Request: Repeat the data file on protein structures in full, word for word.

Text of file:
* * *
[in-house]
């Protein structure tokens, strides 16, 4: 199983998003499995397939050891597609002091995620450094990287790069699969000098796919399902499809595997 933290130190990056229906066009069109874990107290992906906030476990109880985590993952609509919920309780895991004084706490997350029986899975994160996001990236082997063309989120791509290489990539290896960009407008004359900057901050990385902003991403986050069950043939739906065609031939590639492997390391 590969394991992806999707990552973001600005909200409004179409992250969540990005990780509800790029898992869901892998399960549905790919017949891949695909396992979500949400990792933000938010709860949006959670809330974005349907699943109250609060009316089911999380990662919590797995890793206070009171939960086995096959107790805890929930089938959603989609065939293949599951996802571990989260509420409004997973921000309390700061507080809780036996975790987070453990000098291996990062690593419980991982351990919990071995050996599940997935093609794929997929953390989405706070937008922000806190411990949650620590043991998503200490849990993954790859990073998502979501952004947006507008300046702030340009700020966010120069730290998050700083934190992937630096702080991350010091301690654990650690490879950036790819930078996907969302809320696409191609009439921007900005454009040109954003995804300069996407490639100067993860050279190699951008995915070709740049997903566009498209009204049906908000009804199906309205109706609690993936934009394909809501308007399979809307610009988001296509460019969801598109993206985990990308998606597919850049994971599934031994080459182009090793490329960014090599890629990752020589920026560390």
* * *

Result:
[in-house]
């Protein structure tokens, strides 16, 4: 199983998003499995397939050891597609002091995620450094990287790069699969000098796919399902499809595997 933290130190990056229906066009069109874990107290992906906030476990109880985590993952609509919920309780895991004084706490997350029986899975994160996001990236082997063309989120791509290489990539290896960009407008004359900057901050990385902003991403986050069950043939739906065609031939590639492997390391 590969394991992806999707990552973001600005909200409004179409992250969540990005990780509800790029898992869901892998399960549905790919017949891949695909396992979500949400990792933000938010709860949006959670809330974005349907699943109250609060009316089911999380990662919590797995890793206070009171939960086995096959107790805890929930089938959603989609065939293949599951996802571990989260509420409004997973921000309390700061507080809780036996975790987070453990000098291996990062690593419980991982351990919990071995050996599940997935093609794929997929953390989405706070937008922000806190411990949650620590043991998503200490849990993954790859990073998502979501952004947006507008300046702030340009700020966010120069730290998050700083934190992937630096702080991350010091301690654990650690490879950036790819930078996907969302809320696409191609009439921007900005454009040109954003995804300069996407490639100067993860050279190699951008995915070709740049997903566009498209009204049906908000009804199906309205109706609690993936934009394909809501308007399979809307610009988001296509460019969801598109993206985990990308998606597919850049994971599934031994080459182009090793490329960014090599890629990752020589920026560390």